Never had heard of this band, but when they played the first night of Insubordination Fest 2008, I was convinced. Four tunes, all clever, all rocking. I bet these guys drink Molson Golden. An honest brew makes its own friends, and an honest band like Fear Of Lipstick does not disappoint. Looking to hear more from these guys soon.  –koepenick (It’s Alive)


F.P.O.:
You Don’t Know What Human Is: LP
It’s not every day a hardcore band from Macedonia pops up. These guys play some decent Y2K thrash. I think two or three song seven inches would be more effective. As an LP, everything here starts to sound the same, and there’s not a whole lot of “oomph” to keep you interested the whole way through. The vocals have zero character. Just shout, shout, shout, with no real sense of emotion. This record isn’t horrible. It’s just okay. –Matt Average (Third Party, www.thirdxparty.com)


EVERYTHING MUST GO:
Sonic Pornography: CD
I don’t know if everything must go, but one thing that really needs to go is wishy-washy Dead Boys rehash bands. –ty (Calendar Of Death)


ESTRANGED, THE:
“Entranced” b/w “Vilified”: 7"
I know I’m repeating myself, but if The Estranged hadn’t heard of Articles Of Faith prior to recording, I’ll boil my shoes, eat them, and floss with the laces. The A-side track is the fastest and most to-the-point I’ve heard from them, giving the most evidence of their pedigree in previous hardcore bands. The B-side is, by a small degree, more rough and loose than what’s on their excellent debut full-length, Static Thoughts. The Estranged walk a tightrope expertly; they retain their icy structures and foreboding qualities, while locking into a catchy, pocketed grooves. That balance separates them far above the glut of standard, more predictable fare. –todd (DeadIdeas)


ERGS!, THE:
Dorkrockcorkrod: LP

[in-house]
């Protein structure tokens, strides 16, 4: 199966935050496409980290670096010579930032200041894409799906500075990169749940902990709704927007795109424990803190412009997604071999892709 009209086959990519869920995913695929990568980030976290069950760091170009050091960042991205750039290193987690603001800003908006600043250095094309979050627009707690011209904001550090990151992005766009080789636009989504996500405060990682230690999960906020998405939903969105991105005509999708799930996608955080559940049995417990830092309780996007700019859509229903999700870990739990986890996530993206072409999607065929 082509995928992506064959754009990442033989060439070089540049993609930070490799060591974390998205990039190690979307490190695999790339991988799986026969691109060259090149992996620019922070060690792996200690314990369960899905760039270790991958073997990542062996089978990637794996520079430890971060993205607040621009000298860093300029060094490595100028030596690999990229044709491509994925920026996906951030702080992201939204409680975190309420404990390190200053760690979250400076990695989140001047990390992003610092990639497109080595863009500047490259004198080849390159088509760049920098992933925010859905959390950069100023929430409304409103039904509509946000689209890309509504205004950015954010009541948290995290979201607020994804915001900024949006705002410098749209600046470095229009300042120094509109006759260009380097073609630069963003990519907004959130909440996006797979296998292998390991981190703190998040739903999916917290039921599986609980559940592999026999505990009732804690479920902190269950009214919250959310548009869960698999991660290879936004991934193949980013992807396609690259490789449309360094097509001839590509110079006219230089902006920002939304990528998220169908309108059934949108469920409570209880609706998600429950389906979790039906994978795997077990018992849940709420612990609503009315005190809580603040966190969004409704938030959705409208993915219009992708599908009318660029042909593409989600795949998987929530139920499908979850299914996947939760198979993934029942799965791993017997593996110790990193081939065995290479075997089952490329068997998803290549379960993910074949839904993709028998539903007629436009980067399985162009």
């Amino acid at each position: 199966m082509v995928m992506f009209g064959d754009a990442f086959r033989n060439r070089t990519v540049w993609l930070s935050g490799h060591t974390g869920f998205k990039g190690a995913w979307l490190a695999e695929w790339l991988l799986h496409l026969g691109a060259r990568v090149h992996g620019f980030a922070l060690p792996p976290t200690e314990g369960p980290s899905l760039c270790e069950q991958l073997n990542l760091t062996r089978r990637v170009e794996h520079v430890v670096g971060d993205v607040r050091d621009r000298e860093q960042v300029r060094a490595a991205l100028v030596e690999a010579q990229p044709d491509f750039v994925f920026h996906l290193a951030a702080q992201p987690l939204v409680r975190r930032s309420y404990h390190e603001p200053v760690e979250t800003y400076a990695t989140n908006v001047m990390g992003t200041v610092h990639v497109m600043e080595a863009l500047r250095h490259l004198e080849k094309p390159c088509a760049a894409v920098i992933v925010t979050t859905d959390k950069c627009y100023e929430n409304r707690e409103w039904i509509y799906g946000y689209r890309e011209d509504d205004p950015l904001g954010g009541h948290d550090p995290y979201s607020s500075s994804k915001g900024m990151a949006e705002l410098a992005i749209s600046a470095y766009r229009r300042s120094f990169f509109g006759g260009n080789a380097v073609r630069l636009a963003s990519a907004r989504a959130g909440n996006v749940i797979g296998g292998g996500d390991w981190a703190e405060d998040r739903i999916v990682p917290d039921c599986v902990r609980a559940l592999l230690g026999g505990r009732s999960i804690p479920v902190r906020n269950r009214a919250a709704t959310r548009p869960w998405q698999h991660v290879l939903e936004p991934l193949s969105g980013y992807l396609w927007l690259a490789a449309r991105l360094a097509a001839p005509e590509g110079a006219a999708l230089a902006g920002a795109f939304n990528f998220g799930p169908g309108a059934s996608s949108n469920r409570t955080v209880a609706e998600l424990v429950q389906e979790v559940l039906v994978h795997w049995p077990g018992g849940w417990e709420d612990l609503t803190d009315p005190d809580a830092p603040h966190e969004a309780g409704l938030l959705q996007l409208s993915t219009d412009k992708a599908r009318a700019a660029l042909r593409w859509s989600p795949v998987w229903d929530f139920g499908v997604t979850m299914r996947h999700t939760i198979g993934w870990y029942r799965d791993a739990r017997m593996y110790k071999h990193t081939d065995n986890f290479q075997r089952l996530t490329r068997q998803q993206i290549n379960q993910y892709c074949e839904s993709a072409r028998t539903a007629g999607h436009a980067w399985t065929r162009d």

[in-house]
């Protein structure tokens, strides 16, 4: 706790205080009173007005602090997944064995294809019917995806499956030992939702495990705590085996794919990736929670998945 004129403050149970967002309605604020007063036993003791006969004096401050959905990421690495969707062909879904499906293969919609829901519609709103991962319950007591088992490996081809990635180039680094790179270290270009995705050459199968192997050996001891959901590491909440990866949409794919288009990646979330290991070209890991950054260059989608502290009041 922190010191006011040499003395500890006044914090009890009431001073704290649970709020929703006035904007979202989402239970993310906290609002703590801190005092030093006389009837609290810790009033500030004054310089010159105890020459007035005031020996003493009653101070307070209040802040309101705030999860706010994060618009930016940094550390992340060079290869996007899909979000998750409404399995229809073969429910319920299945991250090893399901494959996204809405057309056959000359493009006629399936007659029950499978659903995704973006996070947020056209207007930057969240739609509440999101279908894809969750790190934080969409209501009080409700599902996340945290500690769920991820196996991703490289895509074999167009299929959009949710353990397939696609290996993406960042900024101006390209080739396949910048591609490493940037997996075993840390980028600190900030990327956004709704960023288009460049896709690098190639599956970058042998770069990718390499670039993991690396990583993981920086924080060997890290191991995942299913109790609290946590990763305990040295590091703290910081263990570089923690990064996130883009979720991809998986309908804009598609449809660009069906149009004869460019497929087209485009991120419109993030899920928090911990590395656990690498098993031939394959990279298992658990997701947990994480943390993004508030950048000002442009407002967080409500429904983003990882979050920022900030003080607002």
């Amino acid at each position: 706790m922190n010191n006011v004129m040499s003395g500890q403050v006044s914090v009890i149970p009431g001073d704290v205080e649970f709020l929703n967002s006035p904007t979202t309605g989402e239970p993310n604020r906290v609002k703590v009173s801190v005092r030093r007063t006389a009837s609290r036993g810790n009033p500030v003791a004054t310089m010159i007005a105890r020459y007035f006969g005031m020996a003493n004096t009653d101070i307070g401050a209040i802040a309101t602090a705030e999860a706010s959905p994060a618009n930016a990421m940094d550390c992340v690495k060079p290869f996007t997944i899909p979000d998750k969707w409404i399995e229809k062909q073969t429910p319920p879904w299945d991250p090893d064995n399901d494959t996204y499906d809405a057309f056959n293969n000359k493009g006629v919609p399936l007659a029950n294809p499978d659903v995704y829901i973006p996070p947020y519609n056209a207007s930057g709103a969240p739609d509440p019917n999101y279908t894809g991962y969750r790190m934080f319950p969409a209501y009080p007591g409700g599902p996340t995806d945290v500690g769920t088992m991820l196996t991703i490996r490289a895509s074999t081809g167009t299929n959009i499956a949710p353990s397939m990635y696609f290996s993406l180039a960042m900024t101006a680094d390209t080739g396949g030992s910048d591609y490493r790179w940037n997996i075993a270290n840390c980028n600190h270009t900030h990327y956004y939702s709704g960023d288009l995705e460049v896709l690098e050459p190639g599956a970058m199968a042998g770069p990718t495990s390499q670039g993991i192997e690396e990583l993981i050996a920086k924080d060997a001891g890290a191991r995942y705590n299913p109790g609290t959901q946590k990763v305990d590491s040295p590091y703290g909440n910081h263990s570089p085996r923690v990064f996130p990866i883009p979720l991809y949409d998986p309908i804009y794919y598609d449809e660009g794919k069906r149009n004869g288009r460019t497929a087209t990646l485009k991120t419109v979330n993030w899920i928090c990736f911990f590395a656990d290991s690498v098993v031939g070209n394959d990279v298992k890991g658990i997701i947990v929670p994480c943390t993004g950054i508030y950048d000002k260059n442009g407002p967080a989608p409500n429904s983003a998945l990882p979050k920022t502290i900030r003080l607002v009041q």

What the fuck do we mean when we say “pop punk” anymore? It’s a term so loosely applied to every “punk” band without a three foot mohawk or girl pants and swooping bangs that it means little to nothing to me anymore. I mean to me “pop punk” is a term and invention of the ‘90s applied to bands like Screeching Weasel, The Queers, MTX, The Lillingtons, Boris The Sprinkler, Green Day, (and it pains me to say) Blink 182, most things on Mutant Pop Records, and retroactively applied to bands like the Descendents. I had to put “most things” before Mutant Pop because Dillinger Four put out a 7” on Mutant Pop and I don’t consider Dillinger Four “pop punk.” I don’t know what fits bands like D4, 99.9 percent of what’s on No Idea, or half a dozen other like-minded labels but I know it isn’t pop punk. What am I driving at here? I guess it’s that the term pop punk has been so diluted that when I say The Ergs! are the first decent pop punk band in probably ten years that my meaning may be unclear. I feel like in the late ‘90s in to the first few years of the oughts that pop punk really took a nose dive. Most of the classic bands of the genre were breaking up or trying to break out of the box that they and their fans put them by playing music that was definitely not what they were known for. And sadly on the grassroots front there was a glut of half-assed bands aping Screeching Weasel or Blink 182 and ultra glossy bubble gum bands. Everything just seemed to be going wrong for the genre and I think, subsequently, a lot of people moved on. Anyway, 2003 rolls around and this little gem comes out. This is The Ergs! first LP and although not a call to pop punk arms in and of itself, it was definitely the rumblings of the old beast starting up again. It’s well played, well written with just the right amount of rough edges, angst, and a surprising lack of cringe-worthy moments. It reminds me a lot of the Descendents but in no way does it leave me feeling like they’re aping them. By no means do I think we’re talking about a modern classic here, but it definitely has its moments. And for a genre that has struggled for so long (in my eyes admittedly) that’s saying an awful lot. Tightest jam: “Pray for Rain.”  –Steveo (Don Giovanni)